Newark deserves civilian review of police misconduct, with teeth | Editorial

Posted May 13, 2019

Newark cops have a sordid history of burying complaints of police abuse or brutality.

In 2014, the Department of Justice found after a three-year investigation that excessive force was a problem concentrated in a small number of officers, who had an outsized effect because they stayed on the street.

Residents who complained were treated like criminals and given Miranda warnings. Yet even if an officer faced multiple accusations, there was no meaningful investigation by internal affairs.

Cops looked out for cops. As a result, out of 261 internal affairs complaints over a two-year period, just one was substantiated – which was implausible on its face, the DOJ concluded.

All this inspired Newark to try to create an oversight board of civilians, to review accusations of police misconduct. It was set up, but never got to review any cases.

It would have had the power to subpoena witnesses or documents and recommend punishment, although the police director still makes the final decision on discipline. A careful balance.

Yet that board has just been neutered in court. Phil Murphy’s Attorney General, Gurbir Grewal, is stepping into the legal fight led by the police union, submitting a brief that argues it violates state statute and AG guidelines to have a civilian oversight board with investigative power.

If that’s the case – still under legal dispute – then Newark Mayor Ras Baraka is right: We must change the law and the AG should change his guidelines. Because without subpoena power, this board would be utterly toothless.

The accused cop wouldn’t have to show up to answer questions, witnesses might be afraid to come forward voluntarily and the officer’s history would remain a mystery. No city could have meaningful civilian oversight of its police that way.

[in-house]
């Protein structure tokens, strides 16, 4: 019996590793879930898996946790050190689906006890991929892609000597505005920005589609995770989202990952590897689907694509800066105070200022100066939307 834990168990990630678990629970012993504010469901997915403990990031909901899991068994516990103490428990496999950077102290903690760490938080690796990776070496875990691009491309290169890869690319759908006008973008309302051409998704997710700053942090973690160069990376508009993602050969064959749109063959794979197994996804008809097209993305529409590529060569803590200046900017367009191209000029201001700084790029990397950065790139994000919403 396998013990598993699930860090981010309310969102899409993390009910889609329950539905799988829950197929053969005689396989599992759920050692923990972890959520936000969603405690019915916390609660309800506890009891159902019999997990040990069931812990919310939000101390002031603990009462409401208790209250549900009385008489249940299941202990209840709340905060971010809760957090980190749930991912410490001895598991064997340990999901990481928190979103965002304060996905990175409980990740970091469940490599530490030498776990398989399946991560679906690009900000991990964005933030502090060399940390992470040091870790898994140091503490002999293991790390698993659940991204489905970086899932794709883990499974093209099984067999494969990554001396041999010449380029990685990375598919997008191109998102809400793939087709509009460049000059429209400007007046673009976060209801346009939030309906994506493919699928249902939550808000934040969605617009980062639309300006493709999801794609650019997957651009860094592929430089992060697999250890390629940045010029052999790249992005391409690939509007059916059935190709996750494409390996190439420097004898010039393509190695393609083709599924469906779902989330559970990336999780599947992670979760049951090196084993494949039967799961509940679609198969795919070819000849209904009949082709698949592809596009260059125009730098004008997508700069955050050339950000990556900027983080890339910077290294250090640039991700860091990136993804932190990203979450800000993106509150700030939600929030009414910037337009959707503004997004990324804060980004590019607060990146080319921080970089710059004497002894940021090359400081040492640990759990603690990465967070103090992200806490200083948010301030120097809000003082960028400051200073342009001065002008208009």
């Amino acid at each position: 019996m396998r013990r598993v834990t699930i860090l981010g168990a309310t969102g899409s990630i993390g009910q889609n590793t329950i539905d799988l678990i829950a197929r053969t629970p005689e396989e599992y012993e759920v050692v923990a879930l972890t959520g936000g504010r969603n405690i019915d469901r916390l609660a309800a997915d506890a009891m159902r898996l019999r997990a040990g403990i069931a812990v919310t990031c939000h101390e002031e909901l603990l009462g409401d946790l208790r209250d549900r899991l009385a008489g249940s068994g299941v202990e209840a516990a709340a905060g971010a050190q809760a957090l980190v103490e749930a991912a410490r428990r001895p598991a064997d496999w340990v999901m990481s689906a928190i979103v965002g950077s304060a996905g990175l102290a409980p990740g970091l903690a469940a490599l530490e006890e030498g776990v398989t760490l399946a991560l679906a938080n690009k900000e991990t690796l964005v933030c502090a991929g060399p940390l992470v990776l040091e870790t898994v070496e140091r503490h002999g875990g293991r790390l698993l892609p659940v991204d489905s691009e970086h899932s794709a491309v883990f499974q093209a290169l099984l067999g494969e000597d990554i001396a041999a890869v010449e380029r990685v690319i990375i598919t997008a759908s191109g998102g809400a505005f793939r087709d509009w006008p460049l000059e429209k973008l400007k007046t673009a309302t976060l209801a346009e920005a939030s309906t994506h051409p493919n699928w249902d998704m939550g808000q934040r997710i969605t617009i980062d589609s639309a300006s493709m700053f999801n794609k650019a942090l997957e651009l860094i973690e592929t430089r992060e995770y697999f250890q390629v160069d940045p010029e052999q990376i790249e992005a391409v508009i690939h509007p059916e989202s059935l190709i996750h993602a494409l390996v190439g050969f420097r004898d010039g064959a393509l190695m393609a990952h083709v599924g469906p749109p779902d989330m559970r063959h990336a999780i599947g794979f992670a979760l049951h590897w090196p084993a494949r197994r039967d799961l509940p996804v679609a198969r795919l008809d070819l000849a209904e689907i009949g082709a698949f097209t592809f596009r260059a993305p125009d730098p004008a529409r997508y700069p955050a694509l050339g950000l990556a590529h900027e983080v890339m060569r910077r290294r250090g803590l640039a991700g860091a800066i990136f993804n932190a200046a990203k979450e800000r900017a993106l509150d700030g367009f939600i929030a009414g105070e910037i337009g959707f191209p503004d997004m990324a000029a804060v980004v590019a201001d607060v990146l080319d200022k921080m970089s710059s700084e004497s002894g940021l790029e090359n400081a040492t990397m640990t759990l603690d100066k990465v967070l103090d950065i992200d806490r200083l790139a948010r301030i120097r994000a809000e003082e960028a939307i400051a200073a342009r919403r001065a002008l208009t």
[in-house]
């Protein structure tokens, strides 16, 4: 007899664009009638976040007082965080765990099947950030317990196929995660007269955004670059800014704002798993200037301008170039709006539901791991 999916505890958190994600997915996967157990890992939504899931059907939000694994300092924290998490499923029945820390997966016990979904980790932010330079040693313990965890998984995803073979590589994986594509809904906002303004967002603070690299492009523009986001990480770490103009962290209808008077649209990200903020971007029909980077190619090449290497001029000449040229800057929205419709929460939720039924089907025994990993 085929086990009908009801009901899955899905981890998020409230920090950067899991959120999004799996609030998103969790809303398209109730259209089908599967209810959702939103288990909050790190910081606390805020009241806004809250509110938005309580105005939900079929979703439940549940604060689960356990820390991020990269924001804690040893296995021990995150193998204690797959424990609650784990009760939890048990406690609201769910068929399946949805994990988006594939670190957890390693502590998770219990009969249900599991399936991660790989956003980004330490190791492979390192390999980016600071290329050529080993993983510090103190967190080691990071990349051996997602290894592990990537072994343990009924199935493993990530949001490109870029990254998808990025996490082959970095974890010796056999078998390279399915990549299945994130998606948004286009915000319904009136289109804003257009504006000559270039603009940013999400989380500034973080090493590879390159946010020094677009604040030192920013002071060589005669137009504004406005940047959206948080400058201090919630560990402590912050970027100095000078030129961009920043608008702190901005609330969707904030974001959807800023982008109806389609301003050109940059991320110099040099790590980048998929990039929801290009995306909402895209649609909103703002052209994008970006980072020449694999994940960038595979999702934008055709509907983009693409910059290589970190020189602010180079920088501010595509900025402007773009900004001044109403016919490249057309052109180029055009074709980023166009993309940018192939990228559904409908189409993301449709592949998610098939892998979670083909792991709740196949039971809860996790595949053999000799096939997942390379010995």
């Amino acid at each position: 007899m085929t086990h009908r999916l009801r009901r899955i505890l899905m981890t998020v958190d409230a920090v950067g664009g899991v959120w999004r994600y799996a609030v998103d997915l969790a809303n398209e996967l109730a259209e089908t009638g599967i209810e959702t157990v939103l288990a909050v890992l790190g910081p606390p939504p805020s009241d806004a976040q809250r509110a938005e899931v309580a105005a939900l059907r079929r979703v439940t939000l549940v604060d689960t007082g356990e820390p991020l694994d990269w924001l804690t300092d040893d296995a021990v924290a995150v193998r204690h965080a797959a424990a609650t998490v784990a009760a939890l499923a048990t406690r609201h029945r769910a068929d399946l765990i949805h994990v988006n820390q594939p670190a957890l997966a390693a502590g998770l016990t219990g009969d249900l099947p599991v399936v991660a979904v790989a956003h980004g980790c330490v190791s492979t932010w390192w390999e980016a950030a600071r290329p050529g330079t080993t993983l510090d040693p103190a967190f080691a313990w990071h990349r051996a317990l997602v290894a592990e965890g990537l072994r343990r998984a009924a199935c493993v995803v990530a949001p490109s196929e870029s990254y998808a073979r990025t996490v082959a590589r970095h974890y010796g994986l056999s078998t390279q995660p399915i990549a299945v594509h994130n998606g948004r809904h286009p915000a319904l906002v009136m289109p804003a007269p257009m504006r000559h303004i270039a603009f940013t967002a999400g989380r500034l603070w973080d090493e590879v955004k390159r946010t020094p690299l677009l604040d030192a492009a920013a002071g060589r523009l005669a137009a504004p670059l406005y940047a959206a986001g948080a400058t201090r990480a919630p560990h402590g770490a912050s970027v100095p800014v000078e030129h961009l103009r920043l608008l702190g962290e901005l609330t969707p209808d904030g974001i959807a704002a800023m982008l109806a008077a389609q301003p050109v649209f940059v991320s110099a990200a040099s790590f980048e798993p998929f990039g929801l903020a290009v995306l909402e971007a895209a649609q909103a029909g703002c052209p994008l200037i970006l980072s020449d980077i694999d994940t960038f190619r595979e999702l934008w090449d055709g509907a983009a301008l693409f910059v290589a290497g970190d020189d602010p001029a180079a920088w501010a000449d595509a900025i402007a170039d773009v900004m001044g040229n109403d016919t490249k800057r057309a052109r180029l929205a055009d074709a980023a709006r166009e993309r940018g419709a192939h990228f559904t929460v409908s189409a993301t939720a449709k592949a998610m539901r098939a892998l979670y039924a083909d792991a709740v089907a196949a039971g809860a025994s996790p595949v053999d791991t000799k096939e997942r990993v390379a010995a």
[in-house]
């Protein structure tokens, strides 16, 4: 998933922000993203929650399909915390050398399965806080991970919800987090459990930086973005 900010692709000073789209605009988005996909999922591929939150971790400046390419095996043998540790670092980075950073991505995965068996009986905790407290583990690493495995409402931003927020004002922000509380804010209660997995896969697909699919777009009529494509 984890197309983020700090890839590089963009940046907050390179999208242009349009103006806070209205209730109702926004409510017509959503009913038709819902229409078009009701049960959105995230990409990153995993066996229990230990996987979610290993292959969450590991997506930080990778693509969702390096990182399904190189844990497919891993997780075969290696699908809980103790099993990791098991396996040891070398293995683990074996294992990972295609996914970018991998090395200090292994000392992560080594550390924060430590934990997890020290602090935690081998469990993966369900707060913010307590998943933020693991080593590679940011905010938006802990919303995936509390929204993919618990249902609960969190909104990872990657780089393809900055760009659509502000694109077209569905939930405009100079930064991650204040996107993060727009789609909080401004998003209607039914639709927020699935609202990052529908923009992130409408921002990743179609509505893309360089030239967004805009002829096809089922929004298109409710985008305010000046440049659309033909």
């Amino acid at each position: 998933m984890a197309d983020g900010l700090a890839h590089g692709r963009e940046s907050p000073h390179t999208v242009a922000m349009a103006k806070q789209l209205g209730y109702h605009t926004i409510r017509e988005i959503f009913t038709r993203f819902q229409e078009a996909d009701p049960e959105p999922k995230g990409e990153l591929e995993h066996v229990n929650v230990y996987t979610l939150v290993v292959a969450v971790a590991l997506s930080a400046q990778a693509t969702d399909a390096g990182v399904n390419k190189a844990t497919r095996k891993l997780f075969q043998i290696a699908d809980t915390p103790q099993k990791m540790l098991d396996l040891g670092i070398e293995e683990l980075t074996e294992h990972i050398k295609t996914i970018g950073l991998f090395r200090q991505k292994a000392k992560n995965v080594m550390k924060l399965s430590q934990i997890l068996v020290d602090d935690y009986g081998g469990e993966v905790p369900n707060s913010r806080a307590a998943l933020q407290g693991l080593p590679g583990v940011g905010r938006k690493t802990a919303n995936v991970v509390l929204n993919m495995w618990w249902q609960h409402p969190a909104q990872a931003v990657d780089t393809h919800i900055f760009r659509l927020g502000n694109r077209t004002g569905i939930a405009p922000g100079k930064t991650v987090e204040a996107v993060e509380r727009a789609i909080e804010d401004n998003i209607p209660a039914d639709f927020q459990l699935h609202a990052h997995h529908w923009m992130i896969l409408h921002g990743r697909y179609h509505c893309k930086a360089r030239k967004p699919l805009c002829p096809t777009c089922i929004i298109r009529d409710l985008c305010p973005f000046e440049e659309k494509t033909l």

“It’s just like why you want to have an independent prosecutor, the same thing the state is doing,” Baraka said Friday. “The idea of having the police investigate themselves has not been going over very well nationally and doesn’t have a good track record.”

No indeed. Our state policy was written with internal affairs units in mind, but the same rigorous standards could, and should, apply to a civilian oversight board.

This includes protecting victim, witness and officer privacy, and deferring to the prosecutor in a criminal matter.

We’re not talking about turning the reins of this department over to activists out for retribution against police. Board members could never get the police director to agree to a punishment without backing it up with solid facts.

And the American Civil Liberties Union and community groups each get only one seat on this board, and stand to lose it if their nominee screws up. So everyone has a stake in getting this right.

The board would adhere to the same privacy standards as an internal affairs unit, keeping the details of a case confidential unless it gets to a disciplinary hearing.

And if there’s so much as a whiff of criminal wrongdoing, it would be required to inform the prosecutor, who takes over. On the prosecutor’s request, the board would halt its parallel investigation, so as not to taint the criminal probe.

The federal Department of Justice has stepped in and is monitoring the Newark police through a consent decree, but that’s not enough. “We need deeper oversight, to increase the faith that people have in the policy,” as Baraka argues.

Cops should welcome an outside board that relieves them of the burden of being responsible for policing themselves. If internal affairs imposes discipline, the officers still have to work under the same roof. And if it doesn’t, it may be dismissed as corrupt, which inflames community distrust and makes it harder to do police work.

This board gives officers the due process they deserve, and the community more trust in their cops. The vast majority of officers, who do nothing wrong, have nothing to fear from a more transparent process.

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